Doing a concert poster would give me an opportunity to get a new set of eyes on a piece of artwork with the goal of selling both the gig poster and a art print version down the road. It’s a model that’s been successful for others, so I figure that it’s worth a shot for me.
Looking to get into gig poster design? Check out John Foster’s 10 Tips On Creating Killer Gig Posters.
Illustration of Stephen Curry of the Golden State Warriors and Lebron James of the Cleveland Cavaliers for the ESPN coverage of the 2015 NBA finals by Oliver Barrett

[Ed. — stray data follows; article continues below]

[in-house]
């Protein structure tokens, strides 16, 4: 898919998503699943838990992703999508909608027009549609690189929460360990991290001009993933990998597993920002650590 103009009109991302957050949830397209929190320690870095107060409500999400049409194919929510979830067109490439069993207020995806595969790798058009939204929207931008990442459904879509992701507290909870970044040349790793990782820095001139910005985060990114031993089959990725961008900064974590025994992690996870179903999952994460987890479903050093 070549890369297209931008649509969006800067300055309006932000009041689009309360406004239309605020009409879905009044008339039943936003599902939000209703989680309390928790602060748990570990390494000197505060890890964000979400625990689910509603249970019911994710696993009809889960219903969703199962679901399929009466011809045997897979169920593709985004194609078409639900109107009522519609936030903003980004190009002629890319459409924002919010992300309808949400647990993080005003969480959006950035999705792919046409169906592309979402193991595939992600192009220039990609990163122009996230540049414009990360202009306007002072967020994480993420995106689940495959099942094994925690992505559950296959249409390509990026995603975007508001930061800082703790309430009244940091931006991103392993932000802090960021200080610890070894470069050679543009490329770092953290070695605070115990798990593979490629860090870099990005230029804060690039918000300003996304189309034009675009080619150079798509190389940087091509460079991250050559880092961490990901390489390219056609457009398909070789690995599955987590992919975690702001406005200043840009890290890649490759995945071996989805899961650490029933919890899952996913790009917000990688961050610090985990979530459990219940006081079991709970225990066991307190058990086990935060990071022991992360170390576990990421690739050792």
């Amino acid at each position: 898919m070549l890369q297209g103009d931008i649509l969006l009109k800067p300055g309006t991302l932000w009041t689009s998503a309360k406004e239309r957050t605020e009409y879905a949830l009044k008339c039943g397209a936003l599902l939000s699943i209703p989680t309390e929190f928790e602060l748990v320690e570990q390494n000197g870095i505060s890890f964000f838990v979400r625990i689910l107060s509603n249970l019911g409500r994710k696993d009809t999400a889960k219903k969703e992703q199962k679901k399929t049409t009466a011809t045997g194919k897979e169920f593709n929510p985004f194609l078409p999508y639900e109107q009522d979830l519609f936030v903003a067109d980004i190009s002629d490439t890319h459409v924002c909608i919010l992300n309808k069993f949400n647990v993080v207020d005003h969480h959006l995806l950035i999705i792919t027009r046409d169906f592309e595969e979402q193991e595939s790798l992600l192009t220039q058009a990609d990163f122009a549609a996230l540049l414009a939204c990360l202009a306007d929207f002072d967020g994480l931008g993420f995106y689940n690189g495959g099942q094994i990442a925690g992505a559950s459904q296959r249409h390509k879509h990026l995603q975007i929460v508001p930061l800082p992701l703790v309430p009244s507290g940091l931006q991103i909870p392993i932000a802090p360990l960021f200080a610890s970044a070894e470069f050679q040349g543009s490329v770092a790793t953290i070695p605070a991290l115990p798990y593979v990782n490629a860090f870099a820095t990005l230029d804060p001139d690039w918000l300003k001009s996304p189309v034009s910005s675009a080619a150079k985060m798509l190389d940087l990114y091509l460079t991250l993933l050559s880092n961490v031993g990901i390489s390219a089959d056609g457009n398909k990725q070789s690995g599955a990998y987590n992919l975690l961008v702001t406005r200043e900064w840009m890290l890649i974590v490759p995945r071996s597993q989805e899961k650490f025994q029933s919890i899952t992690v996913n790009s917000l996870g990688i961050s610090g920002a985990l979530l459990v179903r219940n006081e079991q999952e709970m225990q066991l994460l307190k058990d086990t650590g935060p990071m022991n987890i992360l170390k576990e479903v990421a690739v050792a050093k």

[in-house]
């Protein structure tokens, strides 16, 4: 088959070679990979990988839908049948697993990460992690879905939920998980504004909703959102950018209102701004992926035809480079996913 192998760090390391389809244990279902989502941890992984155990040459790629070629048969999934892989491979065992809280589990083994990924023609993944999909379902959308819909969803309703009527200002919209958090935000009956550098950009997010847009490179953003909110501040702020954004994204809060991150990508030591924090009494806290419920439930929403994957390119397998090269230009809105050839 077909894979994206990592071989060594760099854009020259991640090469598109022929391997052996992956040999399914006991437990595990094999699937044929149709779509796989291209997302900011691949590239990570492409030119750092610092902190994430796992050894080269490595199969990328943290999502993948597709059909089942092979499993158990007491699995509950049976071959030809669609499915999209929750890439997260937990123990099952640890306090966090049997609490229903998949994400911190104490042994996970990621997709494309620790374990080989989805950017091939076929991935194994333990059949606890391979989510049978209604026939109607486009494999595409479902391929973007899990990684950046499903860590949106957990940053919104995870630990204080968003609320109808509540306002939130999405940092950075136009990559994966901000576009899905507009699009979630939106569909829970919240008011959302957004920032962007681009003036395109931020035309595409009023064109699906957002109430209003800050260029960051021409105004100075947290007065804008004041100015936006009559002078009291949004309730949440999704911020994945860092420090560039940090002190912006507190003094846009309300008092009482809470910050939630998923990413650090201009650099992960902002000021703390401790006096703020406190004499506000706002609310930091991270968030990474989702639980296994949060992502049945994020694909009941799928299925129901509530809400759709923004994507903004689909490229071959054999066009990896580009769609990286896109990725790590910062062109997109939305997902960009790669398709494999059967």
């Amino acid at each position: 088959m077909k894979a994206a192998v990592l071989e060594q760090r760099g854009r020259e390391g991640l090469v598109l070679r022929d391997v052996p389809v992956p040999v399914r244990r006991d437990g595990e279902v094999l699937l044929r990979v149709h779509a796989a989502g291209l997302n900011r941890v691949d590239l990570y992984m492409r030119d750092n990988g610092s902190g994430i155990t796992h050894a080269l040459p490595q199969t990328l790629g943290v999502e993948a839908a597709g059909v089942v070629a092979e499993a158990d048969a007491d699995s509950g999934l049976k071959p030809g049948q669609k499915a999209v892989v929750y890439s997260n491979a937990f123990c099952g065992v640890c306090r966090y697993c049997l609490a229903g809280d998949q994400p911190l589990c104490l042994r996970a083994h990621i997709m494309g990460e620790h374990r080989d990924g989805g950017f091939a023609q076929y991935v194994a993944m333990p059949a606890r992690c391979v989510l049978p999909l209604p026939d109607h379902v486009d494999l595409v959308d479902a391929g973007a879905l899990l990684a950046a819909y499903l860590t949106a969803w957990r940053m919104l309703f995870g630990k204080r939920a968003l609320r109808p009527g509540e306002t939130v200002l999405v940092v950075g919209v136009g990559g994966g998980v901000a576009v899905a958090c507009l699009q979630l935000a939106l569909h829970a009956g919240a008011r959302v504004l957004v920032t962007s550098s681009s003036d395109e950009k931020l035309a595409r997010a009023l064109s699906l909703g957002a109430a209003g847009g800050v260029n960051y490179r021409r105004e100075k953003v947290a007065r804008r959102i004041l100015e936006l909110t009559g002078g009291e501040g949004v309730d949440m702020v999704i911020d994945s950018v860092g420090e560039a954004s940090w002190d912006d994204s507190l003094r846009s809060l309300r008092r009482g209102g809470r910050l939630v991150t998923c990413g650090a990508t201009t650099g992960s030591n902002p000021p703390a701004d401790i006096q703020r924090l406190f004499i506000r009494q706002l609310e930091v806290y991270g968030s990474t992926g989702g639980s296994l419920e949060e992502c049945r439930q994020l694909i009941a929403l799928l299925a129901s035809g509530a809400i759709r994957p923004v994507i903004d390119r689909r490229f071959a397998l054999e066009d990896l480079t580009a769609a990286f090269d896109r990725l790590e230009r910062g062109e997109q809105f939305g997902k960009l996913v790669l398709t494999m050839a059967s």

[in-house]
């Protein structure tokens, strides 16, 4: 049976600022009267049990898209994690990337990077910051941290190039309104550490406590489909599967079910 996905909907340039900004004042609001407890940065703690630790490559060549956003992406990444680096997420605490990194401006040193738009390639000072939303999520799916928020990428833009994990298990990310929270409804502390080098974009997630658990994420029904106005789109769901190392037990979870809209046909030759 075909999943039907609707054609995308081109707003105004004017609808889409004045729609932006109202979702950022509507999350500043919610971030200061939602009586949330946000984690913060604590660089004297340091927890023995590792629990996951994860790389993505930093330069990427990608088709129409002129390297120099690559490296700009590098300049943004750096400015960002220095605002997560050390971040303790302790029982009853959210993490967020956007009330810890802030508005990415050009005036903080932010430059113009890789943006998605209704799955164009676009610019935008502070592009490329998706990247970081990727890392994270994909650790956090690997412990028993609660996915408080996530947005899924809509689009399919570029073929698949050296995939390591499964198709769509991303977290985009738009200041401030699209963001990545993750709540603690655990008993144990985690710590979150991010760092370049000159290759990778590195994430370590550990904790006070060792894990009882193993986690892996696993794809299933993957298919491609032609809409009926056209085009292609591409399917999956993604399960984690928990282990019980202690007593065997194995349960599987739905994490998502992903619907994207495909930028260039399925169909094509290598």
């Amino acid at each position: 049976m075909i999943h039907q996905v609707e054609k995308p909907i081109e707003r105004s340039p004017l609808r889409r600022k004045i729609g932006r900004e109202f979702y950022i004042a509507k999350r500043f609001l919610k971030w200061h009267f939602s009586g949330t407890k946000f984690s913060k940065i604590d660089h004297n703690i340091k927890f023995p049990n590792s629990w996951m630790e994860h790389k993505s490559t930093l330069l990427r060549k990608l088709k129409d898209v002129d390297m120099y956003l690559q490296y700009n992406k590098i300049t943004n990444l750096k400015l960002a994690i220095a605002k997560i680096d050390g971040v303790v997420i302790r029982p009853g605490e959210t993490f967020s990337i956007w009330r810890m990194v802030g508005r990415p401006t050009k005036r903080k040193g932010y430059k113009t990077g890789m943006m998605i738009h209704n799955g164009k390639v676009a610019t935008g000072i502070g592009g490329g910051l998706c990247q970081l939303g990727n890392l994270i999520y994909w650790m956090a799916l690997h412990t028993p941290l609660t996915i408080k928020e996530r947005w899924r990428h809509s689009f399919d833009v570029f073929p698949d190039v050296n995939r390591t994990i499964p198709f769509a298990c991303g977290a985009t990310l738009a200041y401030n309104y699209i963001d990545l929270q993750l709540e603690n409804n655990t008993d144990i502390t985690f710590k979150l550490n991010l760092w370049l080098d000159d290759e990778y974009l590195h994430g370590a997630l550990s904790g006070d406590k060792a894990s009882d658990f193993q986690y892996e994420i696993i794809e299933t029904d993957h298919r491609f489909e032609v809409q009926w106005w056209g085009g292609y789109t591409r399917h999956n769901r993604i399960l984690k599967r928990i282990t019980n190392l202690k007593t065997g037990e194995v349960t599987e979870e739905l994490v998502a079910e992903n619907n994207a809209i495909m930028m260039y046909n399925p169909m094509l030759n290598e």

Sports have a history of heightened dramatization when it comes to how they present themselves, thinking of the tone of those classic NFL Films. Your portraits of Lebron James and Stephen Curry have an intensity to them – they’re incredibly human, not your typical stylized heroes. What sort of conversation did you have with ESPN about finding the right look and tone for the portraits?
We had talked about portraying them as stoic leaders and wanted to avoid being overtly emotional in the presentation. It would have been a lot easier to draw them screaming at each other, but this was the right call.
These pieces aired before the Finals started, so I also had intended on somehow portraying a sense of anticipation in the pieces. It was a pretty cool challenge because while there are billions of photos of these two guys, there wasn’t anything that perfectly fit what we were trying to do, so the illustrations each felt like a unique portrayal.